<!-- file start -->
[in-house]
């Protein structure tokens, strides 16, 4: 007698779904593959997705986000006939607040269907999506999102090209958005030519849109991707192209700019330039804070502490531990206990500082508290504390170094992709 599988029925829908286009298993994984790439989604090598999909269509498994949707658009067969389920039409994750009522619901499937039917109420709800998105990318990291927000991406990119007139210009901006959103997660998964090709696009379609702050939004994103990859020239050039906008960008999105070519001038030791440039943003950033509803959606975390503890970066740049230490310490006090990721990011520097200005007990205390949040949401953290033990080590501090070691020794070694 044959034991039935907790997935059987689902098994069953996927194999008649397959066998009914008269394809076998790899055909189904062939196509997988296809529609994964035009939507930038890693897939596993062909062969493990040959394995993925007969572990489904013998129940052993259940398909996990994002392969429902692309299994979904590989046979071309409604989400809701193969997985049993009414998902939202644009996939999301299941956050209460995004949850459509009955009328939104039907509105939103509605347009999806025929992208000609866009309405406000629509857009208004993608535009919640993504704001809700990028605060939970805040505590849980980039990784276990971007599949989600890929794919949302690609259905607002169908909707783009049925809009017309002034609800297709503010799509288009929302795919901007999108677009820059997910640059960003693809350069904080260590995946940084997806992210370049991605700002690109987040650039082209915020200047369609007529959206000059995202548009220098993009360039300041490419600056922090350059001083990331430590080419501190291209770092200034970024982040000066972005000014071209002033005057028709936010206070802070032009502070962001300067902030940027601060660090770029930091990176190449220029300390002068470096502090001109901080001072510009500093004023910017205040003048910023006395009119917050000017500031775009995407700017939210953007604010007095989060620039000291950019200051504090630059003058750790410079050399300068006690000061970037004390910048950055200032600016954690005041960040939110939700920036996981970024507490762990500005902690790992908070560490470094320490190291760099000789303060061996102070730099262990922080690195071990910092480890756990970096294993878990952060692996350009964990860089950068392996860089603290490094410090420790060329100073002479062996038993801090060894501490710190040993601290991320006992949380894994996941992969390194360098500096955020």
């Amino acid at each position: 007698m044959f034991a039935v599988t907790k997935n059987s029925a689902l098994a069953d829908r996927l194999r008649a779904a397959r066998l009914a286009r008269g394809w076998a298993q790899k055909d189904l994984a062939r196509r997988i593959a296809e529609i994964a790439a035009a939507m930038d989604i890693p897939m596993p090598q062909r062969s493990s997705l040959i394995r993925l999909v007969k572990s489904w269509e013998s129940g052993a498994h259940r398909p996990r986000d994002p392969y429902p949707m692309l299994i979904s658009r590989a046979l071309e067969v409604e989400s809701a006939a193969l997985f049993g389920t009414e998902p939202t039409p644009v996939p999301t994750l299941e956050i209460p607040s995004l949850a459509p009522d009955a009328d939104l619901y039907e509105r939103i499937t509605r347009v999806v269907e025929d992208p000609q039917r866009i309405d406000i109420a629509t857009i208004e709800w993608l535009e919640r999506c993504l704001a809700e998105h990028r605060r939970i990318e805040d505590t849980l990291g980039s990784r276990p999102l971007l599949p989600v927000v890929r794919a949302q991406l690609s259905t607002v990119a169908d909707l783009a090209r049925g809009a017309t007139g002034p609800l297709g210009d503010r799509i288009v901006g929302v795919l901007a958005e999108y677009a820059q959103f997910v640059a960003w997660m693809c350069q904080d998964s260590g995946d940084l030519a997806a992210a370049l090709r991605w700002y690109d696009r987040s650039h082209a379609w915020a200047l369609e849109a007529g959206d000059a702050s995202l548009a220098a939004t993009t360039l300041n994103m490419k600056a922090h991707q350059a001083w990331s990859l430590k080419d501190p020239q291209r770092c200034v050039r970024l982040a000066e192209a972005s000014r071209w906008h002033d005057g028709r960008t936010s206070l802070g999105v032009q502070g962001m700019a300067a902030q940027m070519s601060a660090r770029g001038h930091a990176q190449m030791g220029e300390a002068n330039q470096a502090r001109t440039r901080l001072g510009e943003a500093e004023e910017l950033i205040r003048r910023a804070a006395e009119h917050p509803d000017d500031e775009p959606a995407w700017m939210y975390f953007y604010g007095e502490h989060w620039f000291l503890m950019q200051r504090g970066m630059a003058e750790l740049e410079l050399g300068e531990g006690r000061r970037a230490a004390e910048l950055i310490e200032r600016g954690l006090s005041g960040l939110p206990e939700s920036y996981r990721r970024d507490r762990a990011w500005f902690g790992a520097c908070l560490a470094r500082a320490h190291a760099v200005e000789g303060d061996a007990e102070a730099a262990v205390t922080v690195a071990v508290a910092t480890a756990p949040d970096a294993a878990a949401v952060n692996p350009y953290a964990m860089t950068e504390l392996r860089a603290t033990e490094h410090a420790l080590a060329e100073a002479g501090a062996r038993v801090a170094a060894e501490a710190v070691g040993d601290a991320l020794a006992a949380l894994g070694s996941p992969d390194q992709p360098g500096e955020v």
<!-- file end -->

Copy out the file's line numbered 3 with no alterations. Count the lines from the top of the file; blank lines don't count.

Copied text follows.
């Amino acid at each position: 007698m044959f034991a039935v599988t907790k997935n059987s029925a689902l098994a069953d829908r996927l194999r008649a779904a397959r066998l009914a286009r008269g394809w076998a298993q790899k055909d189904l994984a062939r196509r997988i593959a296809e529609i994964a790439a035009a939507m930038d989604i890693p897939m596993p090598q062909r062969s493990s997705l040959i394995r993925l999909v007969k572990s489904w269509e013998s129940g052993a498994h259940r398909p996990r986000d994002p392969y429902p949707m692309l299994i979904s658009r590989a046979l071309e067969v409604e989400s809701a006939a193969l997985f049993g389920t009414e998902p939202t039409p644009v996939p999301t994750l299941e956050i209460p607040s995004l949850a459509p009522d009955a009328d939104l619901y039907e509105r939103i499937t509605r347009v999806v269907e025929d992208p000609q039917r866009i309405d406000i109420a629509t857009i208004e709800w993608l535009e919640r999506c993504l704001a809700e998105h990028r605060r939970i990318e805040d505590t849980l990291g980039s990784r276990p999102l971007l599949p989600v927000v890929r794919a949302q991406l690609s259905t607002v990119a169908d909707l783009a090209r049925g809009a017309t007139g002034p609800l297709g210009d503010r799509i288009v901006g929302v795919l901007a958005e999108y677009a820059q959103f997910v640059a960003w997660m693809c350069q904080d998964s260590g995946d940084l030519a997806a992210a370049l090709r991605w700002y690109d696009r987040s650039h082209a379609w915020a200047l369609e849109a007529g959206d000059a702050s995202l548009a220098a939004t993009t360039l300041n994103m490419k600056a922090h991707q350059a001083w990331s990859l430590k080419d501190p020239q291209r770092c200034v050039r970024l982040a000066e192209a972005s000014r071209w906008h002033d005057g028709r960008t936010s206070l802070g999105v032009q502070g962001m700019a300067a902030q940027m070519s601060a660090r770029g001038h930091a990176q190449m030791g220029e300390a002068n330039q470096a502090r001109t440039r901080l001072g510009e943003a500093e004023e910017l950033i205040r003048r910023a804070a006395e009119h917050p509803d000017d500031e775009p959606a995407w700017m939210y975390f953007y604010g007095e502490h989060w620039f000291l503890m950019q200051r504090g970066m630059a003058e750790l740049e410079l050399g300068e531990g006690r000061r970037a230490a004390e910048l950055i310490e200032r600016g954690l006090s005041g960040l939110p206990e939700s920036y996981r990721r970024d507490r762990a990011w500005f902690g790992a520097c908070l560490a470094r500082a320490h190291a760099v200005e000789g303060d061996a007990e102070a730099a262990v205390t922080v690195a071990v508290a910092t480890a756990p949040d970096a294993a878990a949401v952060n692996p350009y953290a964990m860089t950068e504390l392996r860089a603290t033990e490094h410090a420790l080590a060329e100073a002479g501090a062996r038993v801090a170094a060894e501490a710190v070691g040993d601290a991320l020794a006992a949380l894994g070694s996941p992969d390194q992709p360098g500096e955020v």